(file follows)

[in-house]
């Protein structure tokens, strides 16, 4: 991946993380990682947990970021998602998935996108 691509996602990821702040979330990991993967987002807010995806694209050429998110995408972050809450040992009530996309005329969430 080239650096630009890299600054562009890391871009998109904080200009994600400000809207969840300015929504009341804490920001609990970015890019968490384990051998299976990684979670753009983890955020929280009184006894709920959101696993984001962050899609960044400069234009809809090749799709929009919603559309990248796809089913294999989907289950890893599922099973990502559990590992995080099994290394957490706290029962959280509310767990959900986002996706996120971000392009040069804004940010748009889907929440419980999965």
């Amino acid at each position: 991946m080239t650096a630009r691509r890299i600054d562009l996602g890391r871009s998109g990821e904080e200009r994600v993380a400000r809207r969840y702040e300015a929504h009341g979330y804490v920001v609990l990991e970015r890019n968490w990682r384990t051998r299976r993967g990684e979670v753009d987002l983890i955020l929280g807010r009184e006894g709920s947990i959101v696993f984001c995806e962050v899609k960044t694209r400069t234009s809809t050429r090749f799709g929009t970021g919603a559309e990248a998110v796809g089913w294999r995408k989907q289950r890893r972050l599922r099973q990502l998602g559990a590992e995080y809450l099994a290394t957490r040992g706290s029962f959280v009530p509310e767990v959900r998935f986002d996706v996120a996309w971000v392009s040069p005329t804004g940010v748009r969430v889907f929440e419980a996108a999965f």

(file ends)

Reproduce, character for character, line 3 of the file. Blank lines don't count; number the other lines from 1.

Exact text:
């Amino acid at each position: 991946m080239t650096a630009r691509r890299i600054d562009l996602g890391r871009s998109g990821e904080e200009r994600v993380a400000r809207r969840y702040e300015a929504h009341g979330y804490v920001v609990l990991e970015r890019n968490w990682r384990t051998r299976r993967g990684e979670v753009d987002l983890i955020l929280g807010r009184e006894g709920s947990i959101v696993f984001c995806e962050v899609k960044t694209r400069t234009s809809t050429r090749f799709g929009t970021g919603a559309e990248a998110v796809g089913w294999r995408k989907q289950r890893r972050l599922r099973q990502l998602g559990a590992e995080y809450l099994a290394t957490r040992g706290s029962f959280v009530p509310e767990v959900r998935f986002d996706v996120a996309w971000v392009s040069p005329t804004g940010v748009r969430v889907f929440e419980a996108a999965f």